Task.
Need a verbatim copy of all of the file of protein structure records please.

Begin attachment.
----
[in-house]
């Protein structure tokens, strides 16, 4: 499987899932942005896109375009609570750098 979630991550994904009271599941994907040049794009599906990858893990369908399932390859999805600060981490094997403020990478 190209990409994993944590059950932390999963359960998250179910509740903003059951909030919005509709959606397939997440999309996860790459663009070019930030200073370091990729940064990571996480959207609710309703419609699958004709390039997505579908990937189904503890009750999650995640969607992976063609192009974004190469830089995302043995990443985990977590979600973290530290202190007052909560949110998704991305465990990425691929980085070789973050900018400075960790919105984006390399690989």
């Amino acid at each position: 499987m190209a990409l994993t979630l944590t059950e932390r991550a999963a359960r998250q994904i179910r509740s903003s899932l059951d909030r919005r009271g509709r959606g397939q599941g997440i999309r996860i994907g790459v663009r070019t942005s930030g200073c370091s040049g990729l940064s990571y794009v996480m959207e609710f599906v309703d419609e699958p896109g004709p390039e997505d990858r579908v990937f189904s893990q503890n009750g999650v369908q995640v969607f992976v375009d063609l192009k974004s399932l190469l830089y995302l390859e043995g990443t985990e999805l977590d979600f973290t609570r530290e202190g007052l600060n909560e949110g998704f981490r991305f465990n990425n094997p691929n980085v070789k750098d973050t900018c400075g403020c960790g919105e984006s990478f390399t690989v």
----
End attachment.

[in-house]
């Protein structure tokens, strides 16, 4: 499987899932942005896109375009609570750098 979630991550994904009271599941994907040049794009599906990858893990369908399932390859999805600060981490094997403020990478 190209990409994993944590059950932390999963359960998250179910509740903003059951909030919005509709959606397939997440999309996860790459663009070019930030200073370091990729940064990571996480959207609710309703419609699958004709390039997505579908990937189904503890009750999650995640969607992976063609192009974004190469830089995302043995990443985990977590979600973290530290202190007052909560949110998704991305465990990425691929980085070789973050900018400075960790919105984006390399690989």
């Amino acid at each position: 499987m190209a990409l994993t979630l944590t059950e932390r991550a999963a359960r998250q994904i179910r509740s903003s899932l059951d909030r919005r009271g509709r959606g397939q599941g997440i999309r996860i994907g790459v663009r070019t942005s930030g200073c370091s040049g990729l940064s990571y794009v996480m959207e609710f599906v309703d419609e699958p896109g004709p390039e997505d990858r579908v990937f189904s893990q503890n009750g999650v369908q995640v969607f992976v375009d063609l192009k974004s399932l190469l830089y995302l390859e043995g990443t985990e999805l977590d979600f973290t609570r530290e202190g007052l600060n909560e949110g998704f981490r991305f465990n990425n094997p691929n980085v070789k750098d973050t900018c400075g403020c960790g919105e984006s990478f390399t690989v």